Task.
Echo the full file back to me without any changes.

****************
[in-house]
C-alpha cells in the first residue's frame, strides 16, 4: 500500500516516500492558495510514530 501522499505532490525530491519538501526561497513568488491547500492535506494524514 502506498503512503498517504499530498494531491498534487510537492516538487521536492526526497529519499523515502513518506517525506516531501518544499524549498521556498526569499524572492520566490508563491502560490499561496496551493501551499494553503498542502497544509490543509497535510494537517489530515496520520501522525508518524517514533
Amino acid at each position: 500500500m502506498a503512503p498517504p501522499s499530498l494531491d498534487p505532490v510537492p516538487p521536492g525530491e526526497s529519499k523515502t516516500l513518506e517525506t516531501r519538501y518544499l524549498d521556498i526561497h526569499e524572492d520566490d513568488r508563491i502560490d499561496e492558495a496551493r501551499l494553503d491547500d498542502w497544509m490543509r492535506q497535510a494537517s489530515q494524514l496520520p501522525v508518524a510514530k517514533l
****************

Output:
[in-house]
C-alpha cells in the first residue's frame, strides 16, 4: 500500500516516500492558495510514530 501522499505532490525530491519538501526561497513568488491547500492535506494524514 502506498503512503498517504499530498494531491498534487510537492516538487521536492526526497529519499523515502513518506517525506516531501518544499524549498521556498526569499524572492520566490508563491502560490499561496496551493501551499494553503498542502497544509490543509497535510494537517489530515496520520501522525508518524517514533
Amino acid at each position: 500500500m502506498a503512503p498517504p501522499s499530498l494531491d498534487p505532490v510537492p516538487p521536492g525530491e526526497s529519499k523515502t516516500l513518506e517525506t516531501r519538501y518544499l524549498d521556498i526561497h526569499e524572492d520566490d513568488r508563491i502560490d499561496e492558495a496551493r501551499l494553503d491547500d498542502w497544509m490543509r492535506q497535510a494537517s489530515q494524514l496520520p501522525v508518524a510514530k517514533l